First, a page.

Thursday, June 2, 2016

When Hidden City Philadelphia posted a collection of photographs from 1981, they blew up the internet. News of the story spread so fast that their servers literally crashed, and were down for an entire day.

Hidden City contributor Rachel Hildebrandt stumbled upon a collection of 193 photographs on eBay taken by an unknown artist. Evident in the internet's reaction, these images reflect an era for which we have a profound fascination. And it's not just in Philadelphia. From New York to Los Angeles, collections have been curated across the internet showcasing what are arguably the bleakest moments in America's urban history. 

Baz Lurhmann's upcoming Netflix Original, The Get Down, is even set in a grimy New York when CBGB and 54 were household names. The Get Down's trailer is full of the same yellows and oranges we've come to associate with those decades, images we attempt to recreate with Instagram filters. 

So why are we so fascinated, almost obsessed with this dark era? Why, when we have endless collections sourced from city archives showcasing feats of engineering and lifestyles long since laid to rest, are we so intrigued by a collection of snapshots featuring the mundane lives of everyday Philadelphians, New Yorkers, and Los Angeleans during an era many of us remember, and even more would like to forget?

In some ways it's to be expected. Those in the '70s and '80s delved heavily into the nostalgia of the '50s and '60s with shows like Happy Days, musicals like Grease, and a resurgence of midcentury themed diners. People are interested in their history, seemingly more so when we're not so far removed from it. But those in the '70s and '80s were also living in an era of long gas lines, economic uncertainty, and the very lives we see in the photographs discovered by Hildebrandt. For those people, looking to the past was an escape. The '50s and '60s were fraught with flaws and fights, but many today still look at Levittown images of the happy homemaker, martini in hand, awaiting her husband as the ideal of a simpler place and time.

Hidden City Philadelphia

What is it about the discourse and poverty of an era so many desperately wanted to escape that intrigues us so much today? And why, if we are so enamored by these nostalgic yellow and orange images, are we still trying to eradicate every lingering shred left through gentrification, popup beer gardens, and sidewalk brunch? Do we have it so good today that we are beginning to long for the muck?

Probably. The fallacy of a utopia is that humans thrive when forced to struggle. But today's cushy Center City lives are plagued by urban guilt. These photographs stand out because those in them are much better people than we've become. We want to be like them, but only if we can keep our stuff. 

It's a common trope of the Millennial hipster to seek out neighborhoods and cities that beg to be called "real." Today, that realism is indicated by tokens of urban grit: bodegas with rusted signage, graffiti, Pabst Blue Ribbon, often in neighborhoods associated with poverty or crime. But today's nostalgic urbanites look for gestures the way we look at these photographs, at arm's length. It would be easy to have moved to Philadelphia in the late '90s or early 2000s and simply become part of its culture, and most did before 2004. But that would have meant sacrificing a consulting position at 50 on Red for a retail job at Sun Ray Drugs, and not being judged by our King of Prussia counterparts.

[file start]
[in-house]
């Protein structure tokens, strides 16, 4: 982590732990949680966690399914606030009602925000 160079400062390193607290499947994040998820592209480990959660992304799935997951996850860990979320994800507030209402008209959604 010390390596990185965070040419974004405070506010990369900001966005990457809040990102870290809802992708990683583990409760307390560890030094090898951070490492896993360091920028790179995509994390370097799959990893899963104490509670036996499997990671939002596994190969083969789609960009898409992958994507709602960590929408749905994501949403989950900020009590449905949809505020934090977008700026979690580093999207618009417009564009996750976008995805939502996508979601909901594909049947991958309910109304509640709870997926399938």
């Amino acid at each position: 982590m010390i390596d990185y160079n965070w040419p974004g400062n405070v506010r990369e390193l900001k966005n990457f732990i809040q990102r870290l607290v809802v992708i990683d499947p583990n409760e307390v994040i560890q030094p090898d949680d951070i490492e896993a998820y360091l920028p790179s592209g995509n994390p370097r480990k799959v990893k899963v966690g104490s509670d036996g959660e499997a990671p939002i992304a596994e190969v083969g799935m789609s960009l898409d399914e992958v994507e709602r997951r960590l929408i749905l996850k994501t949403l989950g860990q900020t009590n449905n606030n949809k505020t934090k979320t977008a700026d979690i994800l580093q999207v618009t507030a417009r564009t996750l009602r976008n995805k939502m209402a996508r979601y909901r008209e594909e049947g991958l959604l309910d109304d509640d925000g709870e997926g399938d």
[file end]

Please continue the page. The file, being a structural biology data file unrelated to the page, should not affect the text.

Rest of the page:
If you look closely at these photographs, you see the deeper reason many are so fascinated. You see a humble sense of happiness in the collection's subjects. We see a smiling man sitting on his stoop reading the newspaper. We see women getting on a bus, talking to each other instead of staring at iPhones. We see abandoned buildings and retail signage probably painted by the business owner paired with passersby who aren't looking back in disgust. 

We see contentment. And we haven't been content in a very long time. 

Still, what we see in these photographs is no more real than the world we live in, and that's exactly why we continue to embrace the technologies that both compliment and consume our lives. It's just different, and unlike photographs from the 1890s or the Gilded Age, the people in these photographs are just different enough for us to relate to.

Even in today's world of limitless photography, snapshots fail to tell the entire story. What we see, and what we're so fascinated with, is a distortion of an era's reality. We project our own sense of the world on our past when we see a man patiently waiting in a traffic jam. Without a caption, we'll never know the stories behind these people. But there is still a sense of longing that forces us to make those projections.

Like our parents' affinity for the happy days amid office pools of humming fax machines and dot matrix printers, our fascination with these photographs speak to modernity's own conflicting disconnect between our quest for progress and convenience, and a longing for the past. We'll never have 1981's gritty reality paired with Starbucks and a 24 hour newsfeed in our pocket, and someday soon, the next generation will be scouring the archives of Instagram to curate the nostalgic world of the 2010s, longing for our own simpler times. 

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